February 12, 2007

RE: Women and Conferences

This again is one of those CC the world posts. Earlier today, a list I'm on for women in tech had this subject line: re: women and conferences.

Someone asked:

I wonder why is this is the issue on which the most energy is expended on this list? Is the future of women in technology truly tied to the numbers of us speaking at conferences?

I replied (and a bunch of folks asked me to blog this reply):

I think it's an important part of what goes on, speaking. There is a feedback loop:

Speak -> be seen as a leader in the topic area and eventually be considered in leadership positions
Be in leadership position - > be asked to speak because of that leadership position in area

If you aren't in the loop you aren't as important as others with similar skills sets and expertise in the eyes of those who fund, engage for consulting, hire for leadership positions, take in PhD candidates or whatever it is that requires discernment between people.

It's not that anyyone has to speak, but it would be great if more women were speaking, because it brings an additional layer of diversity that right now is lacking in many labs, financial firms, development perspectives (the focus of software and websites, etc) and in their leadership circles.

Girls also need strong confirmation through repeated messaging from parents (mothers and fathers) as well as others who can relate to kids but are in leadership positions. Most people are very bad at visualizing. Example: when you go to Ikea they set up a room, so you can see it in person, instead of being asked to visualize something based on items inside a cardboard box and line drawing with measurements. Good contractors even mock up a kitchen in cardboard and shims so the owners can "live" in it to see the traffic and usage patters.

Girls need that same help with leadership. Boys get that help much more often, which is why they can visualize it better.

My dad, when I was little, took me to work all the time. He was a CEO in a company with several hundred people onsite and 45 offices around the world that he established. He used to let me help him write his speeches. I grew up believing I could do that, because he showed me how. And on the weekends, he actually enjoyed spending his time doing things like digging up the sewage system in our backyard and replacing the pipes, or rewiring our bathroom, both of which I did with him, as his assistant, and after a while he let me do the stuff with him as my assistant. I know I'm lucky and unusual to have had those experiences, as well as a mom who was managing partner in her lawfirm as an example, and not everyone gets that.. but I think the "speaker" issue is a huge code word for "...My God, we need to get this together for girls whether they want to be engineers, CEOs, Scientists, Exec Dir.s of Non profits, VCs or whatever." In other words, if girls want it, let's make it possible for them.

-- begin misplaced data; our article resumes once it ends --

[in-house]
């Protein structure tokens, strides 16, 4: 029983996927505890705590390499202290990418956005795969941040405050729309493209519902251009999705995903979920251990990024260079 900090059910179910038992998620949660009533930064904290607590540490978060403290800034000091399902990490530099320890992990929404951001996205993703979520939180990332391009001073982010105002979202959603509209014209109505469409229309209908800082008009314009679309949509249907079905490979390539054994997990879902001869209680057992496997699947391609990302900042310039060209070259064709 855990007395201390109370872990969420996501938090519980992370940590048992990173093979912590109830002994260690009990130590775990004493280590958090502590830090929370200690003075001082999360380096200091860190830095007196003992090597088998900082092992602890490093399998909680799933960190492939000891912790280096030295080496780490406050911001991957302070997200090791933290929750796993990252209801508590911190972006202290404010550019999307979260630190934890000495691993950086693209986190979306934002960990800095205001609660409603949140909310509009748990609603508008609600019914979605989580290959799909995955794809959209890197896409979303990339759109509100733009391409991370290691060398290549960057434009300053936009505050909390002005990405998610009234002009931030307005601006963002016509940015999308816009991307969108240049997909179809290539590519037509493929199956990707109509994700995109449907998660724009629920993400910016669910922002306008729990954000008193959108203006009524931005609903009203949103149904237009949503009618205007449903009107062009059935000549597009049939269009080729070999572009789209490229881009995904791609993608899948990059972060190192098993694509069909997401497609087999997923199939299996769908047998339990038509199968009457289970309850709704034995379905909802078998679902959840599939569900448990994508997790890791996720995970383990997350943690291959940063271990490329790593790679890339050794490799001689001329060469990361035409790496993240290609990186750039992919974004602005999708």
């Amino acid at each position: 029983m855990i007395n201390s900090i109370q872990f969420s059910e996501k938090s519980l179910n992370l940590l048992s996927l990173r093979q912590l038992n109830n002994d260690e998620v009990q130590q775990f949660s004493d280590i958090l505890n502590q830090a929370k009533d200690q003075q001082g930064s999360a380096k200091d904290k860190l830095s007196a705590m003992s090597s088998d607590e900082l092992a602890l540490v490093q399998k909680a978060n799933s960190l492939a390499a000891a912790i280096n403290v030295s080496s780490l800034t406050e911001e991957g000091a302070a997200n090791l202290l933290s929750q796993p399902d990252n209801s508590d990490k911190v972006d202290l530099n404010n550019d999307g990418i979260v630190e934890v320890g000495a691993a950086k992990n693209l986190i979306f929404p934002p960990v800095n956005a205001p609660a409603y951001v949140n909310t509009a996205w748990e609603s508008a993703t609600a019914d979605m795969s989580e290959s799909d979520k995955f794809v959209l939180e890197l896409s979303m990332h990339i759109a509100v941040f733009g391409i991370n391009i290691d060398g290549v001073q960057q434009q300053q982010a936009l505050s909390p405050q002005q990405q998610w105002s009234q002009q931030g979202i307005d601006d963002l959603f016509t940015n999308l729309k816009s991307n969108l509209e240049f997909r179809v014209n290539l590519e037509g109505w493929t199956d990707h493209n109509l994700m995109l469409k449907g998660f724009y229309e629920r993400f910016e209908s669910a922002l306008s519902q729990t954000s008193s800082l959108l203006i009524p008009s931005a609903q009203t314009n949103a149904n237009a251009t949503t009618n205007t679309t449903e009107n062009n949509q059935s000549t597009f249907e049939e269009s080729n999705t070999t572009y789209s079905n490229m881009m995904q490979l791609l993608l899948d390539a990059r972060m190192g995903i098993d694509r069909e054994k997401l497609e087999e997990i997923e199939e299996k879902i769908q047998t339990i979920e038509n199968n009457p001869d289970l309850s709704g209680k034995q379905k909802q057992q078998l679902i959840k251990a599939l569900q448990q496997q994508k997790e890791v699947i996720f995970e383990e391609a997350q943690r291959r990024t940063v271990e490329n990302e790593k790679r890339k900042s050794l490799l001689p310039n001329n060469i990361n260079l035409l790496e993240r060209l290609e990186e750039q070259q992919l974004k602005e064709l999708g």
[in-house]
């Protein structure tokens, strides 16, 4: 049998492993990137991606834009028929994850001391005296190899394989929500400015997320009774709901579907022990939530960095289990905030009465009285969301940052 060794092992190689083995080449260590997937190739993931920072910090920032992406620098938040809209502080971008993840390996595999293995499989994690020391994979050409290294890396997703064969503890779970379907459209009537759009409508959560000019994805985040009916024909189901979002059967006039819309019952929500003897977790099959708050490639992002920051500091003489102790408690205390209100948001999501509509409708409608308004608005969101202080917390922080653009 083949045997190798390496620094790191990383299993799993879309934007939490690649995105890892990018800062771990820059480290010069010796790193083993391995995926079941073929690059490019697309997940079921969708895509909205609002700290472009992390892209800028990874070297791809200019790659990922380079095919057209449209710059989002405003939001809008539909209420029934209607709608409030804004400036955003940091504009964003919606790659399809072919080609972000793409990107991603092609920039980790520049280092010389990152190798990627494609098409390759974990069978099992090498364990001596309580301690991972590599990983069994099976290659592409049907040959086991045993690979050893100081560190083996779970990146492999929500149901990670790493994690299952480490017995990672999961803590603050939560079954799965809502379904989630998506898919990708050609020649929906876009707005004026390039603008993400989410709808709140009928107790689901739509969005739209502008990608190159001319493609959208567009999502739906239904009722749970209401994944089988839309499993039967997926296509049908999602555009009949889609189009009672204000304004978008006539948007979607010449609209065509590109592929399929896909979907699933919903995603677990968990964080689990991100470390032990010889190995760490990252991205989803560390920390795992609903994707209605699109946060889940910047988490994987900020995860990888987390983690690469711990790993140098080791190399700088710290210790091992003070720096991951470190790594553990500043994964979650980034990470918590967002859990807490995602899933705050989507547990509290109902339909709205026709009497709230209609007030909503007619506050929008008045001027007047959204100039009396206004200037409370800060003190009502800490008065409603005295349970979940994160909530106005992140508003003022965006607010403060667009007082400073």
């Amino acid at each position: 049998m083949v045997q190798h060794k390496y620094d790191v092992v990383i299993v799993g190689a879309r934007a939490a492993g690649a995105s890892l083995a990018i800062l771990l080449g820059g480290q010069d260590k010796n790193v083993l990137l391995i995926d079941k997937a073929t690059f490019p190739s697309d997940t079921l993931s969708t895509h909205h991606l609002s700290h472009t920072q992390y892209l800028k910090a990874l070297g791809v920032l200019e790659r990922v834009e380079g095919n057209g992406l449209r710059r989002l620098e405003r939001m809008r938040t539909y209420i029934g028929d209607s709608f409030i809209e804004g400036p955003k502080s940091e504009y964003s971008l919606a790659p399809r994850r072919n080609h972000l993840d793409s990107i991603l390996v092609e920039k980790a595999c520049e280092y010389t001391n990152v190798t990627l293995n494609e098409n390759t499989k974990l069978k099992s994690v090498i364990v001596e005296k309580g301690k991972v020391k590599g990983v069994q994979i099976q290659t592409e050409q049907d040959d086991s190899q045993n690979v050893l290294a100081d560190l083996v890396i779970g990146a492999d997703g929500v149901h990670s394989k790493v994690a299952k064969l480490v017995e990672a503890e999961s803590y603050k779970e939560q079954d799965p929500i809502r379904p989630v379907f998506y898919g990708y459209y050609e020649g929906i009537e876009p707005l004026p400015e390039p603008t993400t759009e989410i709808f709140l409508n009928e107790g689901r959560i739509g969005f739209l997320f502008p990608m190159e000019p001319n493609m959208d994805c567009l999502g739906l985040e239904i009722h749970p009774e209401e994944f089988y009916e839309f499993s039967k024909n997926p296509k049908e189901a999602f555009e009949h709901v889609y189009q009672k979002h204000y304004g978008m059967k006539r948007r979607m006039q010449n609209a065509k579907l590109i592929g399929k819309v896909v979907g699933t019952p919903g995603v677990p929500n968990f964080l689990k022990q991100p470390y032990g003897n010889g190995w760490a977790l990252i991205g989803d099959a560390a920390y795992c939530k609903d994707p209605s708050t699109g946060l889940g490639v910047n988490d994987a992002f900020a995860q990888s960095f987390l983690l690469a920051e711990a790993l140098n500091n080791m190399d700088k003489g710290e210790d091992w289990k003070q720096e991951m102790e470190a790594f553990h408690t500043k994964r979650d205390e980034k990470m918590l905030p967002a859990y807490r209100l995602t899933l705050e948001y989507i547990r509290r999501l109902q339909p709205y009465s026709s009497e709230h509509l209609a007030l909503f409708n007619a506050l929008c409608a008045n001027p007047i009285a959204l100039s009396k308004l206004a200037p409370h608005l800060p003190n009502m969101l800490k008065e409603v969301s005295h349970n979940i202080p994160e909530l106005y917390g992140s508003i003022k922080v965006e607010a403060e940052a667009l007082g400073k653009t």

Last night I went to a tempura party, and there was a Phd in neuroscience from UCB there, and I asked what she was doing when she's done at the end of the semester. She replied that she would teach because having a lab is out of the question. She didn't want to play the games the boys play to raise all the money and compete in those ways to lead her own lab. %$#@^$%&

This is what I hear from women who would like to start a software company, about VCs. It's too much to play those kinds of games without some mentorship and help, and we need to make it easier. I don't think it's that women don't want to compete, they just want the competition to be about something, not just an arbitrary game to weed out the people with no patience for that game.

I know there are many issues, but speaking is one piece of this puzzle.

We have discussed it so much here (on this email list) and elsewhere that it's loaded with subtext and frustration and expectation and desire and to some degree, the wish to just force the issue through exposure, shame (on conference givers) as well as educating them, and brute force. It may not be the best way, but I think this is some measure of what is happening on our list, where people spend a lot of time talking about the number of women speakers.

My two cents.

Posted by Mary Hodder at February 12, 2007 11:24 AM | TrackBack
Comments

Mary,

I started writing my feedback a comment here, but after it scrolled well off the screen I decided instead to post it on my blog at http://shannonclark.wordpress.com.

In short - your points are very important, I think that a key part is not just how others perceive speakers - but how being asked to speak, being given a voice changes how speakers think of themselves and their role (and potential role) in the industry.

Shannon

Posted by: Shannon Clark at February 12, 2007 08:34 PM